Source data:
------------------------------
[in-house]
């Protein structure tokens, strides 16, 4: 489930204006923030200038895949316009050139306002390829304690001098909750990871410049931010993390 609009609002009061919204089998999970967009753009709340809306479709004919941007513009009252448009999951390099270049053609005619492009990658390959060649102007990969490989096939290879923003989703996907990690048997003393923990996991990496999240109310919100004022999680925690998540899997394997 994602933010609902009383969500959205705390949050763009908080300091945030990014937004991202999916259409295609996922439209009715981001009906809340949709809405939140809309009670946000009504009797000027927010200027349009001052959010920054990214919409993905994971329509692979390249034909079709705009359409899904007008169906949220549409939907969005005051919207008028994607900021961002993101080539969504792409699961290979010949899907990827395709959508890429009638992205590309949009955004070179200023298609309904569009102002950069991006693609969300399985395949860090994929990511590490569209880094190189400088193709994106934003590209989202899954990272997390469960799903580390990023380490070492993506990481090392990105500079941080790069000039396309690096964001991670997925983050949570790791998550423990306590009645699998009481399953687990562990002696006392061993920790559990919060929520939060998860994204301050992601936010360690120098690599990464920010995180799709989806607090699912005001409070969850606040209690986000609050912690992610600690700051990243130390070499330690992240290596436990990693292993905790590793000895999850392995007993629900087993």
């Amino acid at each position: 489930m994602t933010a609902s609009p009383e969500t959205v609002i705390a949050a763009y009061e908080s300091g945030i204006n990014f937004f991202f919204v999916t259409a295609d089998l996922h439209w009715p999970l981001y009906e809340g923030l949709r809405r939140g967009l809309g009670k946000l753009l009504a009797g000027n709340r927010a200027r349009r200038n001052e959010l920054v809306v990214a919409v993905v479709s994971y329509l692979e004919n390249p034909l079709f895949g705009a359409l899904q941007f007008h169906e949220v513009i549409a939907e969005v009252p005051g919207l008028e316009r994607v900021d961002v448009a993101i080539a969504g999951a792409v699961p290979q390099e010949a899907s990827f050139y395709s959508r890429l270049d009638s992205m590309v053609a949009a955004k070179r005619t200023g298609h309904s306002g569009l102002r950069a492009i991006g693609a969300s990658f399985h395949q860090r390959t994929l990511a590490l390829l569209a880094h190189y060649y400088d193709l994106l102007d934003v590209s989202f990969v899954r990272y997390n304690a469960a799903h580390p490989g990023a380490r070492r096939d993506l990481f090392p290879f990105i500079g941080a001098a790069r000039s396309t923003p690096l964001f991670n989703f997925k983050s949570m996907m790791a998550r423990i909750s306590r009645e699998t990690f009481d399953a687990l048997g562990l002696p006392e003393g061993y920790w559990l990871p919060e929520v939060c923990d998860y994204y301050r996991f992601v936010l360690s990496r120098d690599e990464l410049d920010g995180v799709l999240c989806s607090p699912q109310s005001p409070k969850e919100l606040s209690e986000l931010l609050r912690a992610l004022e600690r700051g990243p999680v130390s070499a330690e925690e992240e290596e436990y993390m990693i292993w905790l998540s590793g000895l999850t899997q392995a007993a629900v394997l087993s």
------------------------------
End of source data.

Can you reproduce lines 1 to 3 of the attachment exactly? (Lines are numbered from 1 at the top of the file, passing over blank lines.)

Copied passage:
[in-house]
């Protein structure tokens, strides 16, 4: 489930204006923030200038895949316009050139306002390829304690001098909750990871410049931010993390 609009609002009061919204089998999970967009753009709340809306479709004919941007513009009252448009999951390099270049053609005619492009990658390959060649102007990969490989096939290879923003989703996907990690048997003393923990996991990496999240109310919100004022999680925690998540899997394997 994602933010609902009383969500959205705390949050763009908080300091945030990014937004991202999916259409295609996922439209009715981001009906809340949709809405939140809309009670946000009504009797000027927010200027349009001052959010920054990214919409993905994971329509692979390249034909079709705009359409899904007008169906949220549409939907969005005051919207008028994607900021961002993101080539969504792409699961290979010949899907990827395709959508890429009638992205590309949009955004070179200023298609309904569009102002950069991006693609969300399985395949860090994929990511590490569209880094190189400088193709994106934003590209989202899954990272997390469960799903580390990023380490070492993506990481090392990105500079941080790069000039396309690096964001991670997925983050949570790791998550423990306590009645699998009481399953687990562990002696006392061993920790559990919060929520939060998860994204301050992601936010360690120098690599990464920010995180799709989806607090699912005001409070969850606040209690986000609050912690992610600690700051990243130390070499330690992240290596436990990693292993905790590793000895999850392995007993629900087993």
């Amino acid at each position: 489930m994602t933010a609902s609009p009383e969500t959205v609002i705390a949050a763009y009061e908080s300091g945030i204006n990014f937004f991202f919204v999916t259409a295609d089998l996922h439209w009715p999970l981001y009906e809340g923030l949709r809405r939140g967009l809309g009670k946000l753009l009504a009797g000027n709340r927010a200027r349009r200038n001052e959010l920054v809306v990214a919409v993905v479709s994971y329509l692979e004919n390249p034909l079709f895949g705009a359409l899904q941007f007008h169906e949220v513009i549409a939907e969005v009252p005051g919207l008028e316009r994607v900021d961002v448009a993101i080539a969504g999951a792409v699961p290979q390099e010949a899907s990827f050139y395709s959508r890429l270049d009638s992205m590309v053609a949009a955004k070179r005619t200023g298609h309904s306002g569009l102002r950069a492009i991006g693609a969300s990658f399985h395949q860090r390959t994929l990511a590490l390829l569209a880094h190189y060649y400088d193709l994106l102007d934003v590209s989202f990969v899954r990272y997390n304690a469960a799903h580390p490989g990023a380490r070492r096939d993506l990481f090392p290879f990105i500079g941080a001098a790069r000039s396309t923003p690096l964001f991670n989703f997925k983050s949570m996907m790791a998550r423990i909750s306590r009645e699998t990690f009481d399953a687990l048997g562990l002696p006392e003393g061993y920790w559990l990871p919060e929520v939060c923990d998860y994204y301050r996991f992601v936010l360690s990496r120098d690599e990464l410049d920010g995180v799709l999240c989806s607090p699912q109310s005001p409070k969850e919100l606040s209690e986000l931010l609050r912690a992610l004022e600690r700051g990243p999680v130390s070499a330690e925690e992240e290596e436990y993390m990693i292993w905790l998540s590793g000895l999850t899997q392995a007993a629900v394997l087993s």